GWENT Guide: Part 1 – Round Strategies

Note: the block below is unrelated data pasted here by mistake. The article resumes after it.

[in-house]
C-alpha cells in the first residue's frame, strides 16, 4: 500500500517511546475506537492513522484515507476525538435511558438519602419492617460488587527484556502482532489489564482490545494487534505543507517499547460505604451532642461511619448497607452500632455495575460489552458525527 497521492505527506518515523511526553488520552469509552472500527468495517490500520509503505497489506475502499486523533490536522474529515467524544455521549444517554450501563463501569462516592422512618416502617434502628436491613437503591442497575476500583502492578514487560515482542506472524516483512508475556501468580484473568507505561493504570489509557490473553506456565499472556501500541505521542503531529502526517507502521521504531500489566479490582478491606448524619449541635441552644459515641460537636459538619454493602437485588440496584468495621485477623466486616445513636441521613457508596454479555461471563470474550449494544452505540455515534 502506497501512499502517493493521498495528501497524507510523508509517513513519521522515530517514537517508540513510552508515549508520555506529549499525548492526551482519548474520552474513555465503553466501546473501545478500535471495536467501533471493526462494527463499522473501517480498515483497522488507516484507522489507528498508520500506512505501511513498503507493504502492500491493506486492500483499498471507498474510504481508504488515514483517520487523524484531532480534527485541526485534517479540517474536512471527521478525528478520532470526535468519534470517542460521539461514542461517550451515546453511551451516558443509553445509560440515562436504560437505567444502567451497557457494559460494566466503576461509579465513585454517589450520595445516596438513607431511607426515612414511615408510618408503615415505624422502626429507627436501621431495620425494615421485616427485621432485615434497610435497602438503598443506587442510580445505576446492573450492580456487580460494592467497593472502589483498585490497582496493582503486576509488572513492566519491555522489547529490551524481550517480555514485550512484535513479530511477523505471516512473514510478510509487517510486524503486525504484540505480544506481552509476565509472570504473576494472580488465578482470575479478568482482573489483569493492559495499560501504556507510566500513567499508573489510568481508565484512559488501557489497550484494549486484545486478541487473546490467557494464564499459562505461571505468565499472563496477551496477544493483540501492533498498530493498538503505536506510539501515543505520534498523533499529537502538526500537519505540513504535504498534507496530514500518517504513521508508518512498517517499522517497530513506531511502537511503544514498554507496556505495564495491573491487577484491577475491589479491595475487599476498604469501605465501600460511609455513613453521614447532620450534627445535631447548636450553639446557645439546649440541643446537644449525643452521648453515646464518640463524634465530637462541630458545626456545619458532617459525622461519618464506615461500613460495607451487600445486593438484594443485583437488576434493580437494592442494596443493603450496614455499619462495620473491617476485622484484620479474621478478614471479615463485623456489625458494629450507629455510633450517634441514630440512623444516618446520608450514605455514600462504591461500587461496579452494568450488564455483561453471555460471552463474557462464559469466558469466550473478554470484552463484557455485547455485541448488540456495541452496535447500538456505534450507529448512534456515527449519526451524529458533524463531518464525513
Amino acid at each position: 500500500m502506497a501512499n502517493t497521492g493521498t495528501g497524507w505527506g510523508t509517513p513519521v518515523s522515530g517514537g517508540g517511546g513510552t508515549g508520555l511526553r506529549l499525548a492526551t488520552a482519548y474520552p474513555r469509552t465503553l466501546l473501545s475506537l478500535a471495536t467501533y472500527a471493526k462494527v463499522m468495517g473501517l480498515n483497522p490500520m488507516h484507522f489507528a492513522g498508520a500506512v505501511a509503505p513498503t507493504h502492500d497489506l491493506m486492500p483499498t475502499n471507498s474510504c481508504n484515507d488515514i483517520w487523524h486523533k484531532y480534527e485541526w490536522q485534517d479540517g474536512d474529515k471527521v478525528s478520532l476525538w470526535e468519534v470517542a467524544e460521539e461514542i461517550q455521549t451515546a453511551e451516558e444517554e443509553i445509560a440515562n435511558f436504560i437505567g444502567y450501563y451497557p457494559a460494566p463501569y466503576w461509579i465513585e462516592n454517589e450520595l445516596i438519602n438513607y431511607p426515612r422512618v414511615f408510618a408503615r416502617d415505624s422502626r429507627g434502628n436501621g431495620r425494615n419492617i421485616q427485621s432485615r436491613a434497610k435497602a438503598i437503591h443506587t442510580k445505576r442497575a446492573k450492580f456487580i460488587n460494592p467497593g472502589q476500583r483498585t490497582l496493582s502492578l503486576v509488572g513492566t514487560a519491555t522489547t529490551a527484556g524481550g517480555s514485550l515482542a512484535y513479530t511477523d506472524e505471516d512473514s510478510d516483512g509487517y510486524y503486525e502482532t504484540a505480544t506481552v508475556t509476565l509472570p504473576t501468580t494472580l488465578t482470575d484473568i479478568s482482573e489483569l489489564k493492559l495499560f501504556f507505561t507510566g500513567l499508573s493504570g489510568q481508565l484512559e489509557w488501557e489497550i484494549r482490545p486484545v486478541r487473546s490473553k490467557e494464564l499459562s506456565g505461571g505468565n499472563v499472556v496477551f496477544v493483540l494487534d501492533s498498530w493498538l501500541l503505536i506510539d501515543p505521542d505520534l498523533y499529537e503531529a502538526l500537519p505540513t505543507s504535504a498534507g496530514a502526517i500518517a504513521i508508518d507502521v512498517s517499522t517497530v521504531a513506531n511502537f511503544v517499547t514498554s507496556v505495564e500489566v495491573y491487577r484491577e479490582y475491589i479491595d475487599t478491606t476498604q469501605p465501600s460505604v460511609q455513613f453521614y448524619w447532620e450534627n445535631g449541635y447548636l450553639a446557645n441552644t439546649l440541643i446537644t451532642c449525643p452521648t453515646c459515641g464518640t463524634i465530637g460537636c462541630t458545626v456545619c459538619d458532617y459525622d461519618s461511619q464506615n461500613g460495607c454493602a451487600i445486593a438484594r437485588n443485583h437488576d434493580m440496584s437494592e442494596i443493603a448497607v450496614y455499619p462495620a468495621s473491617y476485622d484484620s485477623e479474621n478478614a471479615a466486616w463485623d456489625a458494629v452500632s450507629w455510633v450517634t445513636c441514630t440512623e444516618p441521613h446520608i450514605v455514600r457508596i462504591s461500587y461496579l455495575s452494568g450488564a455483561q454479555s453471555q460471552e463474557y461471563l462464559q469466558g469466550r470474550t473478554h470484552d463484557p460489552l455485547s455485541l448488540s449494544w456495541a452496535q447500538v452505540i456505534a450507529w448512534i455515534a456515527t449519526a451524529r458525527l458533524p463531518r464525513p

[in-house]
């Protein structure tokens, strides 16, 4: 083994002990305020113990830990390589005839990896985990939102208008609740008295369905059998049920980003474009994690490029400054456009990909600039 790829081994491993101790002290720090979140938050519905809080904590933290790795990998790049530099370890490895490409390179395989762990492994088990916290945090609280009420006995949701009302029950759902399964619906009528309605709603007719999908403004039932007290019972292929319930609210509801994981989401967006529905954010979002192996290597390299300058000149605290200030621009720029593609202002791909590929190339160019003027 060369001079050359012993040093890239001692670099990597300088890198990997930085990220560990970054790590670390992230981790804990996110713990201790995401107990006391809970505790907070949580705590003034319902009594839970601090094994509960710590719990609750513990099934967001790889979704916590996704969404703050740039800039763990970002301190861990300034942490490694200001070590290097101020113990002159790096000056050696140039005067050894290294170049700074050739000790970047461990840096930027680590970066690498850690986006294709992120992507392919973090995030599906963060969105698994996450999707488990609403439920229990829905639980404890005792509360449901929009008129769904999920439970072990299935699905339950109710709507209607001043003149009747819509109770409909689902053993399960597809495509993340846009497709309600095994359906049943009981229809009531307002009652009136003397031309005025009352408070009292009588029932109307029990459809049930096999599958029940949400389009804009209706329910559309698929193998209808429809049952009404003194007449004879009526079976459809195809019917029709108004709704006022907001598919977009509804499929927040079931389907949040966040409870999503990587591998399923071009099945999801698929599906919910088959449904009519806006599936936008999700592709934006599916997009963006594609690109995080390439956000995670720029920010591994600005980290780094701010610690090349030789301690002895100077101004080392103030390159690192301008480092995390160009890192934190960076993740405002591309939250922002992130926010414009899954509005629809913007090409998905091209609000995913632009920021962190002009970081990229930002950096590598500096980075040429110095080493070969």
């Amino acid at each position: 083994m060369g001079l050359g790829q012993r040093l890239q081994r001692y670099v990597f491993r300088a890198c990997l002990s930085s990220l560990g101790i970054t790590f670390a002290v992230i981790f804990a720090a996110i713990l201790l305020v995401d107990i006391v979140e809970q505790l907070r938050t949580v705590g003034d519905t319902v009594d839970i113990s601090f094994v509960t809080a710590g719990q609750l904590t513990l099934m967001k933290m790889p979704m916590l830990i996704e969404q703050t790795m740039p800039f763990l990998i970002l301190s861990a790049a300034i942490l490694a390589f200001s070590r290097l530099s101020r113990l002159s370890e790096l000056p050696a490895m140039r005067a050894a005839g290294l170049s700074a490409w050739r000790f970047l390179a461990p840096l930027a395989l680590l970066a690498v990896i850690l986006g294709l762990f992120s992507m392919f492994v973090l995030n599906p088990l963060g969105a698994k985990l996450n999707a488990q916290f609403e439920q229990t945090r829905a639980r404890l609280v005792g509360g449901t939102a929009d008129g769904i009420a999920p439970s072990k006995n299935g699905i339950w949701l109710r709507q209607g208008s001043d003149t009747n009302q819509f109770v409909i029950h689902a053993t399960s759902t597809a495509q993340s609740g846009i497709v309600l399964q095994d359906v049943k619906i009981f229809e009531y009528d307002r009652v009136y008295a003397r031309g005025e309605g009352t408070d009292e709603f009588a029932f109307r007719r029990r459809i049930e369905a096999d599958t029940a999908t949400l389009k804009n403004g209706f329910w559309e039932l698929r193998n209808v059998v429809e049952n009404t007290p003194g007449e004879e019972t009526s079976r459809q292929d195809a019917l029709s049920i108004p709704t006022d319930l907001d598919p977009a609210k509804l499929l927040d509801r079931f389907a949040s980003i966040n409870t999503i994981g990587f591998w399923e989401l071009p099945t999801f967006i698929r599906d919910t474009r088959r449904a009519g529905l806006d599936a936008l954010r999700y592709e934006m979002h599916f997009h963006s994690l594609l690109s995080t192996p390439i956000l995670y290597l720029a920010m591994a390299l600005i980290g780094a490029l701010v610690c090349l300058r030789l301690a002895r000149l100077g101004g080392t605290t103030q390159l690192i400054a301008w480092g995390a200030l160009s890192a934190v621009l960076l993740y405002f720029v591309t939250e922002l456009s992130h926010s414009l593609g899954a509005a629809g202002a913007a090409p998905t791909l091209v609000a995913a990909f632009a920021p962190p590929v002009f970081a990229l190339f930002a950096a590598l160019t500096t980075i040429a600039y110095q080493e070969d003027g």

Hi! I’m Jason Slama and welcome to this GWENT Guide This video will focus on helping you better understand the dynamics between the rounds in order to help you succeed. GWENT, being a best 2 of 3 means a match will last either 2 or 3 rounds. In order to make smart decisions in earlier rounds, it’s important to understand the later rounds, as this is where the impact of your early decisions will be most keenly felt. In a decisive round, neither player can afford to lose Both players are left with what they managed to save from previous rounds and must succeed with their remaining cards. 3 cards are drawn to help reinforce your hand from the start so the contents of your deck are of critical importance. Your remaining deck size will influence the odds of you drawing your stronger, higher provision cards. Even if you don’t immediately draw your champions, having fewer cards in your deck also increases the chances that your mulligans will grant you that higher provision finisher required to win the match. Cards that play or remove cards from your deck, such as Wild Hunt Riders are often referred to as thinning cards. Most successful decks contain at least one or two thinning combos in their deck. Why? For one, they are typically worth a respectable amount of points in themselves. More importantly, when played successfully in earlier rounds, they reduce the number of cards in your deck reducing the chances that you will be stuck with undesired cards later on. Some decks try to thin themselves to the point where you can actually play your entire deck and are referred to as hyperthin decks. Once card draws and mulligans are done, things become somewhat more straightforward. Both players deploy all their cards in the best order possible. There really is no reason for players not to play all their cards at this point. Victory at this stage often comes down to what you managed to save in previous rounds. The player who managed to save stronger cards or keep a stronger combo often takes the match. Now let’s move on to Round 2 which is much more complex when it comes to scenarios and decision making. If Round 1 ended in a tie, both players need to win Round 2 and thus this round becomes a decisive round exactly like Round 3. In this scenario, both players throw everything they have at each other. There is no holding back. Otherwise, Round 2 is quite different for both players. The winner of the first round is in the driver’s seat. The loser must keep playing cards until the winner passes or opens him or herself to defeat. This dynamic opens the door for the winner to “bleed” the opponent. When we say a player is bleeding another opponent, it typically does not refer to the status seen on some cards. In this scenario, the player who won the first round does not play this round with high expectations of winning. Instead, he continues to play cards to try and force his opponent to use his more powerful cards and combos so they are unavailable in the 3rd, decisive round. When bleeding, it is often best to play your least valuable cards which are often your low provision bronzes. be careful here as some decks rely on their bronzes to perform powerful combos and in that case it might be better to throw down a more seemingly powerful gold card. Bleeding can backfire, however, since it is possible for your opponent to keep their score higher without committing as many cards as you. This could leave you with a severe disadvantage if you end up with fewer cards in round 3. Despite the risks, knowing when and how to bleed your opponent successfully can be critical to success, especially against decks that thrive in a long decisive round. A deck that favors a long round is one that has a lot of “engine cards” hat gain value the longer they are on the board. If you notice your opponent is playing more cards that grow in value over time such as the svalblood priest, while playing little destroy or damage cards against you, chances are your opponent’s deck will get its best value in a long round. One important aspect of Round 2 is that you should keep track of your hand size. If you have 7 or more cards in your hand when you pass, you will be guaranteed to have 10 cards in the next decisive round. Since a player’s hand can never be more than 10 cards, this ensures that your opponent will not have card advantage over you. Card advantage is gained when a user has more cards that his opponent at the start of a round. While this does not guarantee victory, he user with more cards at the start of the final card will be granted two significant advantages. The most obvious is the player with the most cards will have extra card’s worth of points to play. The other advantage gained is known as last say. A player has last say when the final turn of the round will be theirs. This is an advantage since your opponent will never have a chance to react to the card played in this turn and thus cannot react to this card. Therefore they typically cannot destroy or damage it. Victory is often achieved by saving a very strong card or powerful combo as for your last say. An example of such a combo is keeping Dagur Two-Blades, which gains 1 point every time an enemy is damaged as your last say card and combining it with a way to do burst damage such as the Reckless Fury leader ability for Skellige which deals 1 damage 8 times. This combo gives you a 20 point play that cannot be interrupted by your opponent. If you tried this combo early in a round, your opponent could use a card like Geralt of Rivia to remove your Dagur Two Blades which would be a whopping 15 point counter-play undoing your awesome combo pretty decisively. When the winner is playing in round 2, it is also popular to dry pass when they start the round with 7 or less cards. Dry passing is when the winner of the first round passes at the start of the second round without playing any cards. Since your opponent is typically forced to play a card to win this round, his often helps the winner recover from card disadvantage from the first round so that they can start the decisive round with an equal number of cards but more importantly, last say. A common mistake is for players to dry pass when they have 8 or more cards in their hand. At this point, playing a card does NOT affect who has card advantage or last say in the next round. But, by playing cards, a player can do 1-2 things. First, they can try setting up some less critical engines. If your opponent believes you will pass regardless at 7 cards, they might not react strongly to these cards and not remove them, opening the door to actually play Round 2 with the goal of winning. Secondly, you might want to play 1 or 2 of your more powerful cards. If your opponent once again starts playing for a longer round (or doesn’t), he might play his initially weaker engine cards leaving him too far behind to efficiently take the round after you pass. Let’s do an example, let’s say I have 9 cards and my opponent has 10. I’m down by one, because I won the 1st round. I open by playing an Arachas Nest with the Arachas Swarm leader ability creating me 5 1-power drones. My opponent answers by playing a low cost engine such as Haymaey Protector which gains power every time a neighbour is damaged. I am now winning by 1 point but my opponent knows he can safely play 2 more cards while I only 1. So I go big, I use 2 charges of Archas Swarm to spawn 2 more drones and follow it by playing Caranthir to spawn a Kikimore Queen which, being set to 1 power by Caranthir, immediately boosts itself from Caranthir’s power and additionally boosts all my drones by 1. Ok that was a bit of a complex combo but the point is, I now have 19 points VS my opponent’s 4. He now has to make 14 points with his next 2 cards or risk going into round 3 with card disadvantage f he plays something big and closes the gap, I pass knowing I forced him to play something more powerful and potentially breaking some of his combos for the next round. If he plays something smaller such as Dimun Light Longship, I would consider following up with a strong combo card such as Yennefer of Vengerberg which would boost all units by 2. Every turn you must decide whether to keep pushing and bleeding your opponent or pass and hope he either sacrifices key cards he had planned for round 3, or enter Round 3 at a card disadvantage to catch up. Let’s move one to the round 1. With a better understanding of some key concepts in rounds 2 and 3, it’s much easier to delve into the decisions available in Round 1. Since the match continues whether you win or lose this round, Victory is not critical for either player. This is often why advanced players weigh carefully the value of every card they play in this round. Let’s start by understanding how your decisions evolve as your hand shrinks. Since in all subsequent rounds you draw 3 cards, you CAN play the first 3 cards from your hand without risking giving your opponent card advantage in later rounds. Thus, it is almost never to your advantage to pass with 8 or more cards in your hand. Another hand size milestone to consider in round 1 is when you reach 4 cards. If you pass and win round 1 with 4 cards in hand, you will be able to dry pass in round 2. This situation can be favorable as you can easily get Last Say though without gaining card advantage in this scenario. Though tempting, it is not always wise to use your tactical advantage on your first turn. This opens your first played unit to potentially become vulnerable to high power removal card such as Geralt of Rivia. However, since tactical advantage does not persist into later rounds, it is advised to use it when you believe you are more likely to pass in the next turn as otherwise it will be needlessly wasted. This is why when playing your third card, you should start considering whether you intend to play further into the round to determine whether you play Tactical advantage or not. Since being the victor of the first round leaves you with more tactical options, it is often advantageous to win the first round. However, over-committing to winning a round for victory is often a bad idea. Over-committing is when you play very strong cards or combos in this first round, especially when already winning and don’t need to. This means your best plays will no longer be available for you in later rounds. Generally, when possible, it is wise to play weaker, lower provision cards in earlier rounds. This is especially true when you are already winning as if you take a large lead, your opponent is not forced to also play his stronger cards. He can simply pass and keep his stronger combos for later rounds giving him an advantage. On the flip side, if you see that your opponent is heavily investing in the first round, it can be wise to keep playing your weaker cards to trick him into committing even more into the round. Lastly, lets dive into the dynamics that change depending on who goes first. The player going first has tactical advantage for a reason. Every card played can be counter played by your opponent. If the player going second, he can keep going just 1 more point than his opponent, it leaves the first player in a tricky situation. If the first player passes while losing, especially as cards go below the draw thresholds, there is a higher risk that he will enter the third round with both card disadvantage and without last say. When going first, it is generally better to either win the round OR pass when your opponent failed to play as many points as you. There are many more subtleties and strategies when it comes to playing GWENT. Not always the scenarios presented are the right options. However, hopefully, these concepts presented today will help you dig deeper and learn how to turn the dynamics between the rounds to your advantage. When deciding what card to play, or whether to continue in the first place, make sure to keep focus on what you will do in later rounds. It can be easy to make decisions solely based on trying to go for card advantage or last say in the decisive round. True mastery comes to those who can strategize right from the start, and adapt to what their opponent reveals to them. Remember that, like you, your opponent is juggling which round to commit their points to.